An interview with State Education Secretary Veronica Garcia
When New Mexico voters created a state secretary of education back in Sept. 2003, Gov. Bill Richardson promised that the new position would be an integral part of his administration's education reform initiative. Richardson pledged that a cabinet-level secretary would hold public schools accountable for how state funds were spent, ensuring that the lion's share went into the classroom and not administrators' pockets.
Mothers Challenge Bush's War
Dixie Prowell had never done anything like it before. Prowell, 58, an Albuquerque CPA, was moved by Cindy Sheehan's vigil outside President Bush's hobby ranch. Sheehan wants Bush to explain exactly what her son died for in Iraq. While Prowell doesn't agree with all Sheehan says, "I agree with her quest for the truth. She has been able to say he lied in such a poignant way. Her ’emperor has no clothes' story really appeals to me."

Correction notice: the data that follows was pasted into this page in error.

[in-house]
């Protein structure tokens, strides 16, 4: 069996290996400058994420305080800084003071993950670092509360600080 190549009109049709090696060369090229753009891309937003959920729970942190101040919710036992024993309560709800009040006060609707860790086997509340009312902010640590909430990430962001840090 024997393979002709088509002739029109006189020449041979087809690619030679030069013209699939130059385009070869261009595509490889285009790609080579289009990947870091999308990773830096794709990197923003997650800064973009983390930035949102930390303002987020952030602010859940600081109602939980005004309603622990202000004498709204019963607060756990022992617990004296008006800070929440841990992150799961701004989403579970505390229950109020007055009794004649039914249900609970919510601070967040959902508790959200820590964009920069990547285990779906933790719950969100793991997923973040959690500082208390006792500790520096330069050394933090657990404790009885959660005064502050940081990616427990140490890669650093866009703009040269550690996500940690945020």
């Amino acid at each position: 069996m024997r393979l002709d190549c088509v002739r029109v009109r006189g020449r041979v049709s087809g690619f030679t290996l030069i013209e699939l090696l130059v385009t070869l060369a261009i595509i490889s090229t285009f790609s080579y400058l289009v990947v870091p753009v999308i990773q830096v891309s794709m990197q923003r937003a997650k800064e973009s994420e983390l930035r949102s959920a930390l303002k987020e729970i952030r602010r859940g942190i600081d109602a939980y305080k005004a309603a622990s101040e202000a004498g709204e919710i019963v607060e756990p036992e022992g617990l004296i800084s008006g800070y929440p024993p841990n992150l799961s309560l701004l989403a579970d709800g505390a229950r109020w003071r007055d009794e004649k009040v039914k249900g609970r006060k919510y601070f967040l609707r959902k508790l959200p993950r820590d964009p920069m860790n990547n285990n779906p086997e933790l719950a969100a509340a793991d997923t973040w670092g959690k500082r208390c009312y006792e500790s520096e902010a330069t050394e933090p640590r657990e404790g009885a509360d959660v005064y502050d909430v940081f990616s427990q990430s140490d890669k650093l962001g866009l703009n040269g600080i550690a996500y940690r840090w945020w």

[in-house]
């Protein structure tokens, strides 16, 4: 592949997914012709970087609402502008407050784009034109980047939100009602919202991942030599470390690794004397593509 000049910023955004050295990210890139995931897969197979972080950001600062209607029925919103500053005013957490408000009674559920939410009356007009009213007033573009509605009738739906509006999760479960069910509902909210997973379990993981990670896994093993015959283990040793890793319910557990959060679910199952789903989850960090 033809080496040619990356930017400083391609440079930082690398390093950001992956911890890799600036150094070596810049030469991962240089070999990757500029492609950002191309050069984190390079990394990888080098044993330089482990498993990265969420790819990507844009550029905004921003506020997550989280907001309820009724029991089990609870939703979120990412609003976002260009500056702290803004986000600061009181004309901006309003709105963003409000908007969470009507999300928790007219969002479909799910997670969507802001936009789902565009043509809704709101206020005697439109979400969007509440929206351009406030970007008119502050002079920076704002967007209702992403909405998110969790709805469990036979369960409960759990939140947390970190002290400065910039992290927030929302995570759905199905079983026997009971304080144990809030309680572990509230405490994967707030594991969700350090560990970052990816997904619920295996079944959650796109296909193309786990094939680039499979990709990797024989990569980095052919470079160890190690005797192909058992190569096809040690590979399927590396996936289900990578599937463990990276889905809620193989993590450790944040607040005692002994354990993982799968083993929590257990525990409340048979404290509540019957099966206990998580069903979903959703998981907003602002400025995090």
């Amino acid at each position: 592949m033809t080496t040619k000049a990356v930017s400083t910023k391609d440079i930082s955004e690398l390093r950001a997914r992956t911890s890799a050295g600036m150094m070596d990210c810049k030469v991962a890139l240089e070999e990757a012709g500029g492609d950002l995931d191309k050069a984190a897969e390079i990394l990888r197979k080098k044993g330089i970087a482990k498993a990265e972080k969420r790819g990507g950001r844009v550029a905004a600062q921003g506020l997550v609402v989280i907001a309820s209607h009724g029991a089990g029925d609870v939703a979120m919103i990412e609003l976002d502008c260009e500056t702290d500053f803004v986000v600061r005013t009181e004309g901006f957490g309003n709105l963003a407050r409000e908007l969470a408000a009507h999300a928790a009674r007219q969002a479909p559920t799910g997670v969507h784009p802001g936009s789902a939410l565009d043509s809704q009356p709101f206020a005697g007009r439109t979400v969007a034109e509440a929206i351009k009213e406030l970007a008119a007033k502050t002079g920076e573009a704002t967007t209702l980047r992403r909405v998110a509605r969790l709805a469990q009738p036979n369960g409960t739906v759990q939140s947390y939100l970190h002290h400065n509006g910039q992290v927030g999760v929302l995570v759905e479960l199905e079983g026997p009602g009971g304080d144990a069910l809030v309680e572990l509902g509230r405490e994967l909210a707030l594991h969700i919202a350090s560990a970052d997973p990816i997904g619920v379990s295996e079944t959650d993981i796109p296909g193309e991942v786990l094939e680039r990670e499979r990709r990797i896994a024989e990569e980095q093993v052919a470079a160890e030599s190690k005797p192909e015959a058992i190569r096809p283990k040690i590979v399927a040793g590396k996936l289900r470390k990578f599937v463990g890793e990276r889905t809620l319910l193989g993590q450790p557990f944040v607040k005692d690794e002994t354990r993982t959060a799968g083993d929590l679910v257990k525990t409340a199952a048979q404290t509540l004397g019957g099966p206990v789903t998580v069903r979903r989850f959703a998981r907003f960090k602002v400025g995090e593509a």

Dateline: Sweden—Bored with books? Last weekend, the Malmoe Library in southern Sweden initiated the Living Library project. The project enables people to “check out” a real live human being and is designed so that people can confront their prejudices. Nine people, including a homosexual, an imam, a journalist, a Muslim woman and a gypsy were all available for members of the public to “borrow” for a 45-minute conversation in the library's outdoor café. “Maybe not all journalists are know-it-all and sensationalist, just unafraid and curious. Maybe not all animal rights activists are angry and intolerant, but intelligent and committed,” librarian Ulla Brohed told the AFP news organization. The Living Library project only lasted through the weekend, but officials are considering running it again later this year.